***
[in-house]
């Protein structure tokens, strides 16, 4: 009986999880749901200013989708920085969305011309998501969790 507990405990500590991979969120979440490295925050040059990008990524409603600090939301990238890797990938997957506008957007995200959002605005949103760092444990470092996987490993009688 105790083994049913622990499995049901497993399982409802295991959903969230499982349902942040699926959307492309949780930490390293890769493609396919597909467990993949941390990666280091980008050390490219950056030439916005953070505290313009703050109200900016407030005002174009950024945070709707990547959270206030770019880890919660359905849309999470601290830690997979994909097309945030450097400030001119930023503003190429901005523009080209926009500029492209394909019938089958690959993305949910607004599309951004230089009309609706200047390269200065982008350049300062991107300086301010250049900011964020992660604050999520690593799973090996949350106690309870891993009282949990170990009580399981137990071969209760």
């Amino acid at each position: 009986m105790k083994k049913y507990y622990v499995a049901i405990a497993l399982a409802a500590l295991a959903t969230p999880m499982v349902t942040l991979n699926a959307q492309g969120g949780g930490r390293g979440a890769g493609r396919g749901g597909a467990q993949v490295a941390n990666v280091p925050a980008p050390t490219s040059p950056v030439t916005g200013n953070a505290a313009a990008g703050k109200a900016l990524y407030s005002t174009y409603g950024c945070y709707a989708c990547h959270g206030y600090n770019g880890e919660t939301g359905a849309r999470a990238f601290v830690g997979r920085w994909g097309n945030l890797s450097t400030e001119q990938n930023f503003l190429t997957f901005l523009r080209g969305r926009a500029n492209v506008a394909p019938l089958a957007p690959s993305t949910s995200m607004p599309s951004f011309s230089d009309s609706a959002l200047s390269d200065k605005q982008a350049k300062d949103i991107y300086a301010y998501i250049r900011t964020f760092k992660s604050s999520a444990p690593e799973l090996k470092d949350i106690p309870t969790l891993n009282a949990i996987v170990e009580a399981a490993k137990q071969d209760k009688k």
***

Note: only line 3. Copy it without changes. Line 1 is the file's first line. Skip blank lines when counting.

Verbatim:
């Amino acid at each position: 009986m105790k083994k049913y507990y622990v499995a049901i405990a497993l399982a409802a500590l295991a959903t969230p999880m499982v349902t942040l991979n699926a959307q492309g969120g949780g930490r390293g979440a890769g493609r396919g749901g597909a467990q993949v490295a941390n990666v280091p925050a980008p050390t490219s040059p950056v030439t916005g200013n953070a505290a313009a990008g703050k109200a900016l990524y407030s005002t174009y409603g950024c945070y709707a989708c990547h959270g206030y600090n770019g880890e919660t939301g359905a849309r999470a990238f601290v830690g997979r920085w994909g097309n945030l890797s450097t400030e001119q990938n930023f503003l190429t997957f901005l523009r080209g969305r926009a500029n492209v506008a394909p019938l089958a957007p690959s993305t949910s995200m607004p599309s951004f011309s230089d009309s609706a959002l200047s390269d200065k605005q982008a350049k300062d949103i991107y300086a301010y998501i250049r900011t964020f760092k992660s604050s999520a444990p690593e799973l090996k470092d949350i106690p309870t969790l891993n009282a949990i996987v170990e009580a399981a490993k137990q071969d209760k009688k």